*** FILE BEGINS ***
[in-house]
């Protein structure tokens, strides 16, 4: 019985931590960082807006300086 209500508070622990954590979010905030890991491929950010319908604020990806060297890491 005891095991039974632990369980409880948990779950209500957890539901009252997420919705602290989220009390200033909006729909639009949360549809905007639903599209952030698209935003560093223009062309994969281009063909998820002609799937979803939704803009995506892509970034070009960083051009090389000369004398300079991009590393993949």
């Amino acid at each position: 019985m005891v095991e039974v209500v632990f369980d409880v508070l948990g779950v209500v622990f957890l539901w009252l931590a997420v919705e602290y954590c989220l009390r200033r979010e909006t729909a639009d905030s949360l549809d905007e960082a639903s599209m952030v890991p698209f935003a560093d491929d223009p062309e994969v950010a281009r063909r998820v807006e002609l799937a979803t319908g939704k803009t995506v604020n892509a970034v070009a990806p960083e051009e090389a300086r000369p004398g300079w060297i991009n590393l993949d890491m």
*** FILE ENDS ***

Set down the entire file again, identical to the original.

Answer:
[in-house]
């Protein structure tokens, strides 16, 4: 019985931590960082807006300086 209500508070622990954590979010905030890991491929950010319908604020990806060297890491 005891095991039974632990369980409880948990779950209500957890539901009252997420919705602290989220009390200033909006729909639009949360549809905007639903599209952030698209935003560093223009062309994969281009063909998820002609799937979803939704803009995506892509970034070009960083051009090389000369004398300079991009590393993949």
């Amino acid at each position: 019985m005891v095991e039974v209500v632990f369980d409880v508070l948990g779950v209500v622990f957890l539901w009252l931590a997420v919705e602290y954590c989220l009390r200033r979010e909006t729909a639009d905030s949360l549809d905007e960082a639903s599209m952030v890991p698209f935003a560093d491929d223009p062309e994969v950010a281009r063909r998820v807006e002609l799937a979803t319908g939704k803009t995506v604020n892509a970034v070009a990806p960083e051009e090389a300086r000369p004398g300079w060297i991009n590393l993949d890491m």